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Connections | Magazine

Preparing a child to be independent is ‘the best gift parents can give’

Letting go during COVID is hard, but my son with Down syndrome is ready to resume his life.

The writer’s son, Jon Derr (left), celebrates his birthday with his sister, Emily Derr, and his nephews.
The writer’s son, Jon Derr (left), celebrates his birthday with his sister, Emily Derr, and his nephews.Jo ann simons

Last month, my husband and I made the familiar drive to Cape Cod. But this time was different. The world had changed.

My son, Jon, 41, has Down syndrome, and for the past 18 years that he’s been on his own, we’ve been regularly making the trip to the Cape to visit him at his home. He lives alone and works two part-time jobs. But after COVID-19 struck, Jon decided that sheltering with family would reduce his loneliness and would be safer, given his underlying health conditions. Help from hired staff who assist him with his activities, work schedules, and overall health would have to be remote, and friends could not visit. But being with family — including his sister, brother-in-law, and two rambunctious nephews — was much more appealing.

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Jon took a leave of absence from his jobs and moved in with us in our North Shore home. But once the virus became better controlled in Massachusetts, Jon, my husband, and I made the difficult decision that it was time, yet again, to let Jon go.

We’ve gotten used to letting him go. We’ve been doing it since he was born. When we handed Jon off to the doctors at Boston Children’s Hospital at birth, we had to trust them with our firstborn. When he went off to day care at 12 weeks old, as the first infant with a disability to attend that program, and possibly the first in the country, we let him go and trusted others to care for him. Even when it meant that he was exposed to germs that required multiple hospitalizations, we knew that the developmental advantages far outweighed the risks to his health.

Each time we handed him back to those doctors for what would be three open heart surgeries, we knew it was right. When I dropped him off at preschool, I could hear his cries from outside as I dissolved into a puddle of tears, but I knew he would thrive.

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When he went to day camp as the only camper with an intellectual disability, I knew the experiences he would have there were important. Not only would he learn to swim, he would have to change his clothes and shoes multiple times a day, an important skill for a 3-year-old.

When we dropped him off, at 10, to spend an entire summer at an overnight camp, we knew that while Jon had done many brave things in his life, this was perhaps the bravest. We also knew we were preparing him to be independent from us, the best gift parents can give a child. The experience of knowing they can live without you.

By the time he went to a postsecondary program and college, we were pros at letting him go. And he was a confident young man. When he moved into his own home, our daily calls turned into occasional texts, and then weekly calls.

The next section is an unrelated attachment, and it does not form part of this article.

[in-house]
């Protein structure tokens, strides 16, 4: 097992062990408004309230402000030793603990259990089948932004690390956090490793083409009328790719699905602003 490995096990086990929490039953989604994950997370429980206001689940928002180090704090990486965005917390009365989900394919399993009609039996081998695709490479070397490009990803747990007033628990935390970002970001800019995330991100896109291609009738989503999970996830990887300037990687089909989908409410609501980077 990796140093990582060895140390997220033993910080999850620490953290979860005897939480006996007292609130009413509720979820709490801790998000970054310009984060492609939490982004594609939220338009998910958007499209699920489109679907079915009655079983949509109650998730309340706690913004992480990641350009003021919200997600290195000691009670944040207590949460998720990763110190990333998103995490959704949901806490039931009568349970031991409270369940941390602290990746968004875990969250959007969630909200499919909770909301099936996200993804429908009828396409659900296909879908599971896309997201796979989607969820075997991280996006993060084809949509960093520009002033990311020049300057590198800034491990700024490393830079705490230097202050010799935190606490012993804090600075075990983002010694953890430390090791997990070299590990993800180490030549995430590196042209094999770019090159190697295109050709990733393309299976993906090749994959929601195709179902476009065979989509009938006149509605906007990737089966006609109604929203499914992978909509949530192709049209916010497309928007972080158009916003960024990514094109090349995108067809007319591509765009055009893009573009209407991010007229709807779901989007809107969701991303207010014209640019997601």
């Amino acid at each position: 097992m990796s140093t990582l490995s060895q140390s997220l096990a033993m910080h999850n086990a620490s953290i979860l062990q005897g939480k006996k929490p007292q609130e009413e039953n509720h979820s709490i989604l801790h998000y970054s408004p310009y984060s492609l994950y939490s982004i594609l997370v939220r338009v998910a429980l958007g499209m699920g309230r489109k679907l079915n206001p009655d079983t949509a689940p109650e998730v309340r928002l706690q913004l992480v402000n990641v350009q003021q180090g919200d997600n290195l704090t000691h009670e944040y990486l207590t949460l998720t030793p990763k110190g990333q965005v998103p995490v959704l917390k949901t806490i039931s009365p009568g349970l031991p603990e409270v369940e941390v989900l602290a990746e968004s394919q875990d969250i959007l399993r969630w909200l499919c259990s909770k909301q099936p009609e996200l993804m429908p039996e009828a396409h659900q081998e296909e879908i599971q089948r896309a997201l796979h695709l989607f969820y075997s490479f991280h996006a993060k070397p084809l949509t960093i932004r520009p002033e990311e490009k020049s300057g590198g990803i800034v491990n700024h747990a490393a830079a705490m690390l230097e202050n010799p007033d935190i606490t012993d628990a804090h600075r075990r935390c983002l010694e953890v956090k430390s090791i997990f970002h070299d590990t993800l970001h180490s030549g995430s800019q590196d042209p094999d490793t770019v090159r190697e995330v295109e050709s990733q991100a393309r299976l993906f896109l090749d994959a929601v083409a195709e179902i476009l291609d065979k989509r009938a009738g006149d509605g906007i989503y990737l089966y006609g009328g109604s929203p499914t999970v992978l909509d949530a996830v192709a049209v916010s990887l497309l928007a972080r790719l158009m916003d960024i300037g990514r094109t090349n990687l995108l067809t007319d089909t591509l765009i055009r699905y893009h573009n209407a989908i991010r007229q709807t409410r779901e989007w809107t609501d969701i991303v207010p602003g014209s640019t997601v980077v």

That all suddenly changed with the pandemic. Jon loved being home with us. The bonds with his 2- and 5-year-old nephews grew stronger as their mutual love of wrestling, video games, and playing filled their days. We felt Jon was safe from virus exposure and from loneliness. Jon’s friend of over 20 years called to say he’d be staying permanently with his family. But our son made a different decision.

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While his employers, Roche Bros. supermarket and CVS, were understanding and accommodating (we will forever be grateful), he was needed back. It was time to return to the Cape, his home, his life. After several months together, it was time to let Jon go once again.

We are all letting go of past routines, past lives, and past expectations. For Jon, it was going to be different, too. He wouldn’t be going back to evenings together with friends watching wrestling — he’d have to continue to use Zoom for those events. His Special Olympics soccer, basketball, and track seasons have been canceled, though golf is still on. Masks would have to be kept on for entire work shifts. Reservations would be necessary for the gym. On the advice of his medical team, he’d need to learn to use food delivery services, and it would no longer be safe to take public transportation to get around.

Instead of weekly calls, I have found myself once again checking in each day. As I do each time, I ended our call his first night back in the Cape with “I love you.” For the first time ever, he replied, “I love you more.”

I think he’ll be OK. Not so sure about me.

__________

Jo Ann Simons from Swampscott is a leader in disability services and CEO of Northeast Arc. Send comments to magazine@globe.com. E-mail your 650-word essay on a relationship to connections@globe.com. Please note: We do not respond to submissions we won’t pursue.

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